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People's Daily Online

COVID-19 deaths surpass 200,000 in U.S. amid growing anger over government's failure

People's Daily Online

(Xinhua) 16:39, September 25, 2020

-Both COVID-19 cases and related deaths numbers in the United States account for roughly one fifth of the global totals, while the U.S. population is equivalent to less than 5 percent of the world's population.

-The White House has sought to deflect blame by engaging in wars of words with state officials and reshaping narratives of its response to the pandemic.

-Robert Redfield, director of the CDC, said that a vaccine probably wouldn't be widely available to the American public until "late second quarter, third quarter 2021."

WASHINGTON, Sept. 22 (Xinhua) -- The United States hit another grim milestone on Tuesday, becoming the first in the world to have reported more than 200,000 COVID-19 deaths.

As people across the country are mourning the losses, health experts have criticized the federal government's handling of the pandemic and urged officials to reflect on the failures as new challenges are ahead in fall and winter and the timetable for a coronavirus vaccine remains unclear.

RESPONSE UNDER CRITICISM

There have been 200,005 coronavirus deaths as of Tuesday noon, while the number of infections has exceeded 6.8 million, according to a tally by Johns Hopkins University. Both numbers account for roughly one fifth of the global totals, while the U.S. population is equivalent to less than 5 percent of the world's population.

"The idea of 200,000 deaths is really very sobering and in some respects, stunning," Anthony Fauci, director of the U.S. National Institute of Allergy and Infectious Diseases, told a virtual conference hosted by CNN on Tuesday.

Fauci, the country's leading infectious diseases expert and a member of the White House coronavirus task force, refused to grade how the United States has handled the pandemic but said instead the numbers speak for themselves. "Take a look at the numbers and make up your own mind," he said. "We don't need a soundbite from me. Take a look at the numbers."

Now the largest epicenter of the public health crisis, the United States was not the first to have an outbreak. U.S. health authorities reported the first coronavirus case on Jan. 20 and the first death in late February.

However, for weeks and even months, top government officials had tried to play down the threat of the virus to the U.S. pubic and thus wasted valuable time for preparation and mobilization despite early and repeated warnings from the international community and health pundits.

"This didn't have to happen. Tens of thousands of deaths could have been prevented," tweeted Tom Frieden, former director of the U.S. Centers for Disease Control and Prevention (CDC).

After a wider outbreak, the U.S. federal government took a series of measures against the spread of the coronavirus but met with criticism for being late or not strong enough. Its messaging on the pandemic had largely been dominated by politicians rather than scientists whom polls have showed Americans appear to trust more. For example, the White House didn't endorse the use of masks against coronavirus until July, a measure that experts have agreed could help reduce infections and save more lives.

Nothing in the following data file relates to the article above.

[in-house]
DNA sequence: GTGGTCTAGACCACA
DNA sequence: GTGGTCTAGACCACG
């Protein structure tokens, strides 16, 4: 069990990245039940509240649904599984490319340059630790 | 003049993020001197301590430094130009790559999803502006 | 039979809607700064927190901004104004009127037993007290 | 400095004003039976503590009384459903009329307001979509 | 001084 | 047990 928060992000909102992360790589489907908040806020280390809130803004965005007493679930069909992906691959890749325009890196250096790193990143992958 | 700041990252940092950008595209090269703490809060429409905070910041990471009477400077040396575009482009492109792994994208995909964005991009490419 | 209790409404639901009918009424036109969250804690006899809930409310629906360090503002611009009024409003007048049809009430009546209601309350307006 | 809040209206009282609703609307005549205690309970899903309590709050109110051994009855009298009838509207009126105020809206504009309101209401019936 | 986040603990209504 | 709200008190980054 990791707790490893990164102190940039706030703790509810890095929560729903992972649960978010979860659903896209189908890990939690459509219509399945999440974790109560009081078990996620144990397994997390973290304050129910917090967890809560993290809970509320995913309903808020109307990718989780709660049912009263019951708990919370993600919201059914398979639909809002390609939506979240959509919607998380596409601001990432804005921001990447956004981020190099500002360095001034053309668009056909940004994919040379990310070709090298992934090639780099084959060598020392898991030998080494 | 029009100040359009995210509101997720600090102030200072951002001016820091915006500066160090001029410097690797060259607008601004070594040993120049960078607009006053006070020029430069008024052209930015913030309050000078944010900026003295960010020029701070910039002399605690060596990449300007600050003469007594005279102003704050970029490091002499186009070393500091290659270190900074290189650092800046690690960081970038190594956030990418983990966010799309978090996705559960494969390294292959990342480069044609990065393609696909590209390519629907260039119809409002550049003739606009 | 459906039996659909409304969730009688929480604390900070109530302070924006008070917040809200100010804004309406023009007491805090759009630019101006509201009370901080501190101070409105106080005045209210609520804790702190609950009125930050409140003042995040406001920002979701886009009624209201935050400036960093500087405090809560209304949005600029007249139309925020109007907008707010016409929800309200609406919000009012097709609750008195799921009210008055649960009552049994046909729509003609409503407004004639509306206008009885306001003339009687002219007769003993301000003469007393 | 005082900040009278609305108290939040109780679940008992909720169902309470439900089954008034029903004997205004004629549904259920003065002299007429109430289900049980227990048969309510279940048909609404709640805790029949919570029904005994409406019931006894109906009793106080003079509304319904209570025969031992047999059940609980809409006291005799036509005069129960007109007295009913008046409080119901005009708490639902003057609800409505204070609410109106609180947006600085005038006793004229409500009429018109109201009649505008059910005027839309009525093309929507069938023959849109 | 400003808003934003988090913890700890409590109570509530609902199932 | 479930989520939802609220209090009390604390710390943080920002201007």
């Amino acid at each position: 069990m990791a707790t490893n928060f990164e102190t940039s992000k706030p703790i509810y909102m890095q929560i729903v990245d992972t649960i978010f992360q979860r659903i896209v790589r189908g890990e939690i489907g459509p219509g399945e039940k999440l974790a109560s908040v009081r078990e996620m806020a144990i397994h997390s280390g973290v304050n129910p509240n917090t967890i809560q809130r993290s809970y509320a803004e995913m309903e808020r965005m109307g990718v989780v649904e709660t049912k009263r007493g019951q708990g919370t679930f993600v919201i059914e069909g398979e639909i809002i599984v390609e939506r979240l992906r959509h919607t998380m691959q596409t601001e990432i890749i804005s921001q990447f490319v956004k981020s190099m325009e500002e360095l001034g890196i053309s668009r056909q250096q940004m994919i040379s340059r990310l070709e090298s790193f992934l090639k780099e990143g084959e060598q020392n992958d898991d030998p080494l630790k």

At times, the White House had tried to sideline or undercut its officials and scientists inclined to talk bluntly about the pandemic, while putting political pressure on health agencies and even interfered with their work, creating confusion and damaging public trust.

"Unfortunately we've seen scientists, public health officials and our government science agencies can be badly undermined," tweeted Tom Inglesby, director of the Center for Health Security at the Johns Hopkins Bloomberg School of Public Health. "We've witnessed scientific recommendations get changed by a political process."

Meanwhile, the White House has sought to deflect blame by engaging in wars of words with state officials and reshaping narratives of its response to the pandemic. That blame-shifting game has even gone beyond the borders. In July, the United States officially notified the World Health Organization (WHO) of its withdrawal from the specialized UN agency, a roundly criticized move that has put the global fight against the pandemic in danger.

According to a new 13-nation Pew Research Center survey, a median of just 15 percent say the United States has done a good job of dealing with the outbreak. In contrast, most have positive views on the WHO's response, and in nearly all nations, people give their own country positive marks for handling the crisis, with the United States being a notable exception.

NEW CHALLENGES AHEAD

After peaks in summer that saw daily coronavirus cases as high as more than 70,000 in the United States, the number of new infections a day has overall been on the decline, but in the past week there were still at least 33,000 diagnoses and hundreds of deaths in a single day. Several Midwestern states have recently reported record numbers of single day infections.

"We're all sick and tired of the pandemic, but unfortunately Covid is not tired of making us sick. It's still out there -- lots of people are infectious and the virus remains deadly," Frieden tweeted earlier. "We're not out of the woods. Another 100,000 people could die by the end of the year unless we improve our response."